introduction to rather rare records

MY FIRST “POST” was with the Wyoming Valley West High School newspaper, where I was the nerd who got the gig of reviewing records. That was 1969 and, like most nerds with super cool record collections, I wrote condescending reviews of records that all my non-nerd classmates bought. 1 I remember damning Glen Campbell (in the ’60s, teens actually bought Glen Campbell albums and were still cool) and dismissing Cream’s last album, GOODBYE. Then, everything changed. In 1970, I found Paul Williams’s book Outlaw Blues, a collection of his writings from Crawdaddy magazine. Williams didn’t write negative reviews—he wrote… Continue Reading introduction to rather rare records

avid collectors guide to wild in the streets part 1

IN 1968, AIP’S NEW MOVIE was not about bikers, babes, and devils. While “Wild In The Streets” was another American International Pictures exploitational B-movie, it was also a clever combination of sociopolitical satire, black humor, and some genuinely good rock & roll. The Avid Collector’s Guide to Wild In The Streets Part 1 addresses the records associated with that movie and its music. 1 This is the first of four parts that focus on the records revolving around that movie, with the primary focus is on the WILD IN THE STREETS original soundtrack album. A secondary focus is the contributions… Continue Reading avid collectors guide to wild in the streets part 1

wild in the streets as sociopolitical satire and black humor

JACK WEINBERG DEFINED THE SIXTIES by exhorting, “We don’t trust anyone over 30!” That was 1964 and there is a good chance that he knew exactly the kind of effect that it would have on young people around the country (although he denies it). He might not have had a clue that it would also have an effect on non-political movers and shakers in Hollywood with a bent for sociopolitical satire. At least one movie seems to have used those six words as the basis for its plot—Wild In The Streets. 1 This article is a follow-up to “The… Continue Reading wild in the streets as sociopolitical satire and black humor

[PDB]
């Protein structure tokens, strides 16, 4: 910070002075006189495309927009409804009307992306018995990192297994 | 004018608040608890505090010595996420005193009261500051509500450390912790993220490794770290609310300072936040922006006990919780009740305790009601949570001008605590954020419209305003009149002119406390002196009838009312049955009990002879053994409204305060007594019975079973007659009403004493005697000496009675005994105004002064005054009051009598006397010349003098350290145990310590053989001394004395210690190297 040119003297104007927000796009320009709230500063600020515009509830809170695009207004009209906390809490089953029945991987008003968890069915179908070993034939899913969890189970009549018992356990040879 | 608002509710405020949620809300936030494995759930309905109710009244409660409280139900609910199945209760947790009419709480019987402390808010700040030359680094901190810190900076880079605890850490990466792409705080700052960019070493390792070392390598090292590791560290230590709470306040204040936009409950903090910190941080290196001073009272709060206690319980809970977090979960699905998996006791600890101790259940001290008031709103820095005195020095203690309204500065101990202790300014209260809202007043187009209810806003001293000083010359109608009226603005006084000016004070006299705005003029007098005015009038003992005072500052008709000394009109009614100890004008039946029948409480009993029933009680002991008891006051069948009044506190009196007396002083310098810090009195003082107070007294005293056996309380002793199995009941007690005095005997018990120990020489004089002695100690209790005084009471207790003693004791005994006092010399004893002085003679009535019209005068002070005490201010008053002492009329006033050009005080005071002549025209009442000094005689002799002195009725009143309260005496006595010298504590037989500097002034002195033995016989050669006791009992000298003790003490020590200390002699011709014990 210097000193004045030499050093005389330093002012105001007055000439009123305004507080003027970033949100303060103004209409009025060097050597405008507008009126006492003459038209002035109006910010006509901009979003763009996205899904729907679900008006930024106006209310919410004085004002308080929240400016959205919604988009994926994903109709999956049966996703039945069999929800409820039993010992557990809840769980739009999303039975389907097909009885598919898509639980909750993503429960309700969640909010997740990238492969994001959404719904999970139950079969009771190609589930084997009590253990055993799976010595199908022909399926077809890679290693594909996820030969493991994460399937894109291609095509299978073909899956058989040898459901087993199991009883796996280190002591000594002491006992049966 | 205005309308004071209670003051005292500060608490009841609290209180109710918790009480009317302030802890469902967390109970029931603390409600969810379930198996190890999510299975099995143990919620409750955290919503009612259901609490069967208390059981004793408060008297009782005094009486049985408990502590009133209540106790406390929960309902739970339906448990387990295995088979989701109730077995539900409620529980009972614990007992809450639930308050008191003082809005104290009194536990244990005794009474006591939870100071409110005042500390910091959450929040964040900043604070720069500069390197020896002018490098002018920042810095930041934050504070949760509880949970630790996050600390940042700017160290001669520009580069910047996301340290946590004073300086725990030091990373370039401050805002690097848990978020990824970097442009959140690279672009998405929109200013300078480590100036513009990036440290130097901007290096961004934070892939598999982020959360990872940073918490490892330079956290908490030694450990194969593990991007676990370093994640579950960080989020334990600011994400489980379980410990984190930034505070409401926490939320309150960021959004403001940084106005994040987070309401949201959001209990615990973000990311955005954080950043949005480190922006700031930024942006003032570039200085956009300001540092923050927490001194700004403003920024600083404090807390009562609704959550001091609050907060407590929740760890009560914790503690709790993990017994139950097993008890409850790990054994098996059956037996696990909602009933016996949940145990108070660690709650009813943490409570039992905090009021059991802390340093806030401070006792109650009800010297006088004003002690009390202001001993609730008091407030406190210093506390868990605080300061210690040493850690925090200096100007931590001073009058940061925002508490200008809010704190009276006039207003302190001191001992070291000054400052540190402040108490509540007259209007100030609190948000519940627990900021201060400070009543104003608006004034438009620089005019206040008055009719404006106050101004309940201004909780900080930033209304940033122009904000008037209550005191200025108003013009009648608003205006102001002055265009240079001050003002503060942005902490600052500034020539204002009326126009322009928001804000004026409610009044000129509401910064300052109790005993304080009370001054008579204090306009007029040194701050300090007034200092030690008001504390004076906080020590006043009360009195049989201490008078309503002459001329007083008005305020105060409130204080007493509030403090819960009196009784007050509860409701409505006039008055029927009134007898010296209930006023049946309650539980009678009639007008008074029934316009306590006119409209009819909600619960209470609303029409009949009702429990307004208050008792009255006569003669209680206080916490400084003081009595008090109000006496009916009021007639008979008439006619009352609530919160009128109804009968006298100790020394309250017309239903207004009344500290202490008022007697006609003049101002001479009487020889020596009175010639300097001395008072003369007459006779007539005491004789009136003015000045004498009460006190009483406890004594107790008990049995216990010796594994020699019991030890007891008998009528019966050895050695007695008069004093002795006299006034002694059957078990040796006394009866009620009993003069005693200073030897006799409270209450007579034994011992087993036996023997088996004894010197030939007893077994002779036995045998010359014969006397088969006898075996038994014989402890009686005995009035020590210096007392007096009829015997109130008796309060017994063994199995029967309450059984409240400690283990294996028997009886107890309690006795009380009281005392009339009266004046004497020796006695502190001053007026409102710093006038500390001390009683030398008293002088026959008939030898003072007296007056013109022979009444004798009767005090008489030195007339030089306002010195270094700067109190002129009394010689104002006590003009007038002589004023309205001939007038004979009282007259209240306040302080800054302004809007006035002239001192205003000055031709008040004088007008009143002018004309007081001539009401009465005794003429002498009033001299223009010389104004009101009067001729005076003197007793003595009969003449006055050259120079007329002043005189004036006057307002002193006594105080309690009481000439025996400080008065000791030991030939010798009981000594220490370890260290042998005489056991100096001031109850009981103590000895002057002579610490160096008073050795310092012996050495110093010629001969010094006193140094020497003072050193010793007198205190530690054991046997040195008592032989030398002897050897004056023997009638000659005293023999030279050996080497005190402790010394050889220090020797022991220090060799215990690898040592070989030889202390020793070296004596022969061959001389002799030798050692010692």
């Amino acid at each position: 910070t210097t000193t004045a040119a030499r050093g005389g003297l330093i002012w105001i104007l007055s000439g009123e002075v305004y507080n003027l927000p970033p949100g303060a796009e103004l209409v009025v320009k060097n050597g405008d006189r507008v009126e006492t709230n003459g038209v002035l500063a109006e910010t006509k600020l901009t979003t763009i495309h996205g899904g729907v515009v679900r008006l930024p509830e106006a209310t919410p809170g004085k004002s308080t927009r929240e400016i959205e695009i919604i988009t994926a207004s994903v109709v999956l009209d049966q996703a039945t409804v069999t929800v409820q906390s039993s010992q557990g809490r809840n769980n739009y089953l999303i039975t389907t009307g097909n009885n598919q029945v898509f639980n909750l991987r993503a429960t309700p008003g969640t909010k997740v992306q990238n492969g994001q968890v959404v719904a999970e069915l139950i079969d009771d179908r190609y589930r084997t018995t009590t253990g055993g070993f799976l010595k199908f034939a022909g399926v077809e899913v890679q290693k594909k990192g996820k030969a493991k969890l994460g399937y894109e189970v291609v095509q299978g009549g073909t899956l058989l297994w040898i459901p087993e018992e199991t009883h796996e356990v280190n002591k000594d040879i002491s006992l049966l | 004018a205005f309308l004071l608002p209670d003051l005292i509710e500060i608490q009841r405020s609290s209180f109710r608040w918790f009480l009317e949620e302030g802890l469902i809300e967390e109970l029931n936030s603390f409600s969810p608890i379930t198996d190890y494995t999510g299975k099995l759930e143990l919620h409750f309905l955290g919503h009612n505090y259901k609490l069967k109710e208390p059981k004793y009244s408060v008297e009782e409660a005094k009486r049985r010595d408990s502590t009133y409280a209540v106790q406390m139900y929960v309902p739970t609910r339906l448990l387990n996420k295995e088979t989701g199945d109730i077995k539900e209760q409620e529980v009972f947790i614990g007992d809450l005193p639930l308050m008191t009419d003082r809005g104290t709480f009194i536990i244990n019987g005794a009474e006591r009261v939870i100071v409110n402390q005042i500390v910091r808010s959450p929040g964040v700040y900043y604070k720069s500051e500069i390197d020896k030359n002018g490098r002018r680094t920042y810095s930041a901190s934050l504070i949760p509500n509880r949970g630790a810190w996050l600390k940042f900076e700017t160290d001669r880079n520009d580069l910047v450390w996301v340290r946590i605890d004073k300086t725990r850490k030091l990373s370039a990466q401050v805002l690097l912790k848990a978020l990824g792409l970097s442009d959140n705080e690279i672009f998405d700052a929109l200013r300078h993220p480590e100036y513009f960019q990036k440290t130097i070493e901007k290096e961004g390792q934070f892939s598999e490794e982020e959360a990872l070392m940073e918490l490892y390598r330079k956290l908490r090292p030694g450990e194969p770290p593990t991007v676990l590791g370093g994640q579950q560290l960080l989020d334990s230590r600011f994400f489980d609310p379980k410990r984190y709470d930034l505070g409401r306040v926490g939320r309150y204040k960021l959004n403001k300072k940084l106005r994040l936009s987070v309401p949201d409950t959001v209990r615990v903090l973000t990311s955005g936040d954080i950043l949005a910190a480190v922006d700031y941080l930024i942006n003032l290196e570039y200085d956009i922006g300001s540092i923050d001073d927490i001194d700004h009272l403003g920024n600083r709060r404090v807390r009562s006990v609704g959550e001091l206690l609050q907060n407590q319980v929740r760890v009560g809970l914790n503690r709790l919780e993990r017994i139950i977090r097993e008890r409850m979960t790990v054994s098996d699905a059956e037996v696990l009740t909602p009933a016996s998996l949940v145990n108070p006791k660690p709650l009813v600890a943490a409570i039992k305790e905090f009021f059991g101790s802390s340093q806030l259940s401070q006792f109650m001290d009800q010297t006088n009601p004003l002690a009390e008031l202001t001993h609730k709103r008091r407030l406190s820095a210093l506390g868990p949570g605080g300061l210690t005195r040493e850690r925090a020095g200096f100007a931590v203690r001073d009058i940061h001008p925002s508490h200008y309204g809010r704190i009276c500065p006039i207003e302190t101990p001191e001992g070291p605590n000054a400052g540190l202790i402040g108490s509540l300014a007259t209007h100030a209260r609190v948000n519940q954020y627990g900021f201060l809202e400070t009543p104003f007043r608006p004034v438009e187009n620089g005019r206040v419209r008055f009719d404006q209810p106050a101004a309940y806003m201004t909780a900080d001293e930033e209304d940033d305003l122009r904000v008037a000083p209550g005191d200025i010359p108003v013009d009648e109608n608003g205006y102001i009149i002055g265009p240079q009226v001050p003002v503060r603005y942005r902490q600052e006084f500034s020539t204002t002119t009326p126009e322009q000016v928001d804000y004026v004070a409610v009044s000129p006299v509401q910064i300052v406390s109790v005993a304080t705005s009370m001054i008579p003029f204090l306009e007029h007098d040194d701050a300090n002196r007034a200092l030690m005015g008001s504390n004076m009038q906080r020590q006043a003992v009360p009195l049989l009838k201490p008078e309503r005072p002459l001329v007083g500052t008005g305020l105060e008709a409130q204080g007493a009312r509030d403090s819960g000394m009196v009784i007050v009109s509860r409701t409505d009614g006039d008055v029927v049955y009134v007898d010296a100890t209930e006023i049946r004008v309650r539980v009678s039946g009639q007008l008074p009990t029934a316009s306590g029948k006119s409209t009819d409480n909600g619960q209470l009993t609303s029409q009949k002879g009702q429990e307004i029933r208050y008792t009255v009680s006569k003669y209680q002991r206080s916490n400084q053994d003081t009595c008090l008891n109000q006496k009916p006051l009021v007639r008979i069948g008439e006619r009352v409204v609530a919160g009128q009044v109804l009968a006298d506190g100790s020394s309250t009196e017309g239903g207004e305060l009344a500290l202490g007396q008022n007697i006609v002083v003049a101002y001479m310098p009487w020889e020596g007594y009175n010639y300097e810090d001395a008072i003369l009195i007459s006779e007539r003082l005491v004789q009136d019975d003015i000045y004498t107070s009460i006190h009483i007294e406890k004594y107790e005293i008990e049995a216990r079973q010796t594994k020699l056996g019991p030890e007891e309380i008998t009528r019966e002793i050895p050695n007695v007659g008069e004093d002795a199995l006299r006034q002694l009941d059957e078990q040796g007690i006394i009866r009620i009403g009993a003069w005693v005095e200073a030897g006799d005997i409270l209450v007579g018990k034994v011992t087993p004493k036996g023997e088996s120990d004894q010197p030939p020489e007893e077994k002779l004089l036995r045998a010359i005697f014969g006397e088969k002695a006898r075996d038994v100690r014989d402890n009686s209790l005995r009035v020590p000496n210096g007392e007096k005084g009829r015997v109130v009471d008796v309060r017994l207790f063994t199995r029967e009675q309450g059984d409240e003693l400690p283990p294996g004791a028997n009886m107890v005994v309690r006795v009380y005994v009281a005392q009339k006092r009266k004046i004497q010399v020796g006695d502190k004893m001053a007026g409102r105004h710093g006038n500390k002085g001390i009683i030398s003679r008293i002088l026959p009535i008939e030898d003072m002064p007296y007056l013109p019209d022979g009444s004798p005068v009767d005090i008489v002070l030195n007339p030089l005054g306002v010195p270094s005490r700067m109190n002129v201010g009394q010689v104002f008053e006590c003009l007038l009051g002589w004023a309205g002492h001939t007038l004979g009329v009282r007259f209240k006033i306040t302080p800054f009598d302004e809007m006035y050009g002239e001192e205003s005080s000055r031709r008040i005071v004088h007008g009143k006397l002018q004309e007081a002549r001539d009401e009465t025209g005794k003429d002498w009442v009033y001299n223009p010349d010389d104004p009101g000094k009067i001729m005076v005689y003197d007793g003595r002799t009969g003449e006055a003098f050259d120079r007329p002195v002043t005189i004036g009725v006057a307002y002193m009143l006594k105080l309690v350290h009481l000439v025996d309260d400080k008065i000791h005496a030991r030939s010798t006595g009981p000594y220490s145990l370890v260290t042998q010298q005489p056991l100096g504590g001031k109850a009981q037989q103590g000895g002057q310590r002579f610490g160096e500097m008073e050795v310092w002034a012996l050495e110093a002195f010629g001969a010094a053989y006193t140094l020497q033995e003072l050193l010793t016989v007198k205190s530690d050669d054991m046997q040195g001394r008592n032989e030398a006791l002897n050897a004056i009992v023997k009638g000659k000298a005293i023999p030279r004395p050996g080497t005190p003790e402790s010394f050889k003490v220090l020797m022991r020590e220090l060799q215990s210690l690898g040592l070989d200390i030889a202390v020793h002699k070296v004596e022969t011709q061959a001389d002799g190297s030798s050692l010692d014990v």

I know where manchester is—do you know who the hollies are?

  THE HOLLIES ARE FROM MANCHESTER—everyone knows that, right? Hah! I bumped into a young couple at the Bellevue Transit Center. Good looking guy, very pretty girl. Both in their mid 20s, both spick-and-spanned and nicely attired. When we exchanged “Hellos” I heard the accent and asked them from which part of England they hailed. “Manchester!” he said. “Ah,” said I. “The home of the Holies.” “What?” said she. “The Hollies—they’re from Manchester,” I responded, wondering what was going on. They looked at each other and then at me. “Um, you don’t know who the Hollies are?” I asked.… Continue Reading I know where manchester is—do you know who the hollies are?

hyperbolic exaggeration in pop culture and miss patsy cline

THIS ARTICLE SEEMS TO BE ABOUT PATSY CLINE. But it’s not—at least, not primarily. Primarily it’s about hyperbolic exaggeration in describing the accomplishments of popular stars, regardless of whether the artist needs such embellishment to shine among other stars. Fans of any field of artistic or athletic endeavor are given to excessive bragging about their faves, whether it’s rock bands or comic book artists or baseball players. But what is said in a friendly argument among friends over a few pints looks absurd if not insulting when stated by a writer whose opinions are given weight by being published… Continue Reading hyperbolic exaggeration in pop culture and miss patsy cline

around town and out of control with lawrence bray

LAST WEEK, I RECEIVED AN EMAIL from a young musician that I had never heard of. (No big deal there: my ignorance of musicians young or old of the past few decades might cause you to titter in wonder at the immensity of it.) His name was Lawrence Bray, which set off no alarms of memory in my aging brain. I did remark to myself (although not aloud—I may be aging but I’m not that old yet) that Bray was not a common surname. In fact, the only Bray I know is a wee town in Berkshire County, England. And… Continue Reading around town and out of control with lawrence bray

a discography and price guide to the kinks’ arthur album and related singles

THE KINKS’ ARTHUR album of 1969 was a smashing success with the critics and the few fans that the once popular group still had at the time. It sold better than any Kinks album had in recent memory, but barely graced the best-selling charts. ARTHUR has grown in prestige through the years and now both original pressings and even reissues are sought after by collectors. There were three singles pulled from the album sessions; none were major hits in the UK or the US. All are rather difficult to find—especially in top condition. This article is a discography of those singles that… Continue Reading a discography and price guide to the kinks’ arthur album and related singles